The association between some of the haplotypes and lupus nephropathy were shown to be significant. Among them, the haplotypes ACTTAA, ACACGG and ACATGG play protective role in the renal injury in SLE, while haplotypes ATTCGA and CTTCGA were risk factors. To the best of our knowledge, this is the first study focusing on the SNPs of ACE gene and eNOS gene in Chinese population.

NO is an important biological molecule, which has a critical role in many biological systems. It has been identified as a potent mediator of immune and inflammatory response. Studies have shown that the levels of NO are significantly elevated in SLE patients in comparison with controls. A correlation has been found between serum NO and SLE disease activity[17]. For example, the T-786C and its interaction with G894T have impact on the basal nitric oxide activity of renal circulation, essential hypertension and diabetic nephropathy in multi-ethnical population [44, 45]. In this study, the association between the variations of the eNOS gene (G894T) and the presence of nephropathy in SLE was significant, with the eNOS 894T allele play a significant protect role in the pathology of renal injury in SLE, and eNOS 894G allele in dominant genetic model were susceptibility gene for lupus nephropathy. However, no such association was found with the eNOS T-786C.

The above inconsistency could be due in part to the heterogeneity of the ACE gene and the eNOS gene among different ethnic groups [21, 46], since it is often the case that the same SNP has different roles in different populations. Another reason may be the unclear stratification of the patients with the lupus nephropathy, such as first attack or recurrence and the age of onset and so on. Furthermore, environmental factors for cases and controls were not available in this study, which limited the analysis of the interaction between genetic factors and environmental factors, and further the estimation of adjusted ORs. Finally, the sample size for this study was relatively small due to the limited time of the collection of cases, the result of this study need validation.

Although some limitations do exist in this study, ours is an innovative study with some promising findings that contribute to the evaluation of genetic risk factors for lupus nephropathy. The clues provided in this study call for further research, other association studies, as well as functional studies are warranted to prove the association from multiple aspects. For the analysis of the association between these SNPs and the progression of this disease. Further studies, with larger sample sizes, are necessary to determine the contribution of these alleles to lupus nephropathy progression.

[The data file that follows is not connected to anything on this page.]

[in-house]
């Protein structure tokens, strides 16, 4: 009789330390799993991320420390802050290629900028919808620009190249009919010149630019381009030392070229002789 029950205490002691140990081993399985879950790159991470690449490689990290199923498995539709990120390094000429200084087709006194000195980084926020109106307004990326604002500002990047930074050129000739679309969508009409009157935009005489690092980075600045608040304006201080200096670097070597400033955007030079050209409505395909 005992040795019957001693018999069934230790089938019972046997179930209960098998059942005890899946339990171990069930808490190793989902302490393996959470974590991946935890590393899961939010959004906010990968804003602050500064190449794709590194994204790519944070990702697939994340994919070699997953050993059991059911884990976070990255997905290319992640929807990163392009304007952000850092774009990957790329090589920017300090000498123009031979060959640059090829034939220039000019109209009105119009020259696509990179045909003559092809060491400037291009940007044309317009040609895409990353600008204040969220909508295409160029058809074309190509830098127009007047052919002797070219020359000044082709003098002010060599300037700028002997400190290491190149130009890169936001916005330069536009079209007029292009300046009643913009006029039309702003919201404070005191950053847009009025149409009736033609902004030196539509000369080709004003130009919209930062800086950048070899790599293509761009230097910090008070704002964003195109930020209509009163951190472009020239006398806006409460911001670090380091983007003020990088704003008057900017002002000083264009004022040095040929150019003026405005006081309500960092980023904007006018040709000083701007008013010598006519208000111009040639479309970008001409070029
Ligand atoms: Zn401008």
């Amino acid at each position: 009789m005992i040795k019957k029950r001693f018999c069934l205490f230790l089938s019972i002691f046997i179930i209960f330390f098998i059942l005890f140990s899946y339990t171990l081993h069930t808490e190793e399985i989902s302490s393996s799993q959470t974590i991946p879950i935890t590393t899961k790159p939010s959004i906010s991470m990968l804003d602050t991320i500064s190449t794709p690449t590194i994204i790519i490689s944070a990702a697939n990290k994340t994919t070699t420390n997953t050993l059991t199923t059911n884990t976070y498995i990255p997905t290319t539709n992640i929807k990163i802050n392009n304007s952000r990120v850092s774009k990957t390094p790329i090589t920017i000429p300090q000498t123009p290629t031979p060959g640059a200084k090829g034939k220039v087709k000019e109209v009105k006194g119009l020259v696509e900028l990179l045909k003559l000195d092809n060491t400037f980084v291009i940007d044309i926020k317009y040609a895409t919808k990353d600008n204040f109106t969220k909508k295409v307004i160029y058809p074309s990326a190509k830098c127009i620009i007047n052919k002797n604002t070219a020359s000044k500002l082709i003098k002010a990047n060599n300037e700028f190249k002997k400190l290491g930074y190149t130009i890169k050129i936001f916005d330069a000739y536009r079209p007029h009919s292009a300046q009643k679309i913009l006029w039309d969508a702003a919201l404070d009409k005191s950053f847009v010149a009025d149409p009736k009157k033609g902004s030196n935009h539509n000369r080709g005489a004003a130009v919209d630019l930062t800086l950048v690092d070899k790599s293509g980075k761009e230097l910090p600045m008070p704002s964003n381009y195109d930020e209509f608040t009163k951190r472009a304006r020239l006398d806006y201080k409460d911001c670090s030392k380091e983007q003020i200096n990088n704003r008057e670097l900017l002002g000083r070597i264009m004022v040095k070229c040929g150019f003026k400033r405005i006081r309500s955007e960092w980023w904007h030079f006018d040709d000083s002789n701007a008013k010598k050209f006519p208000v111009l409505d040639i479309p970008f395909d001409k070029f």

Conclusions

Our study shows that two SNPs (-5466C and 2350G) of the ACE gene and the one SNP (G894T) of the eNOS gene were associated with the susceptibility of lupus nephropathy. Five haplotypes (CTTCGA, ACTTAA, ACATGG, ACACGG and ATTCGA) were found to contribute to the risk of lupus nephropathy, suggesting an important role they played in the pathology of lupus nephropathy.

Notes

Declarations

Acknowledgements

We sincerely acknowledge the numerous donors for making this work possible. We thank the corresponding people of Harbin Medical University, Heilongjiang University of Chinese Medicine and Chinese medical hospital of Weihai city, who helped us selflessly during the process of the study.

Authors’ Affiliations

(1)
Department of Rheumatology, the Second Affiliated Hospital of Harbin Medical University, Harbin, P.R. China
(2)
Department of Pathology, Harbin Medical University, Harbin, P.R. China
(3)
Chinese medical hospital of Weihai city, Weihai, P.R. China
(4)
Department of Pathology, Mudanjiang Medical University, Mudanjiang, P.R. China
(5)
Heilongjiang University of Chinese Medicine, Harbin, P.R. China
(6)
Department of laboratory Diagnosis, the First Affiliated Hospital of Harbin Medical University, Harbin, P.R. China
(7)
Department of Rheumatology, the First affiliated hospital of Baotou Medical College, Baotou, P.R. China
(8)
Laboratory of Medical Genetics, Harbin Medical University, Harbin, P.R. China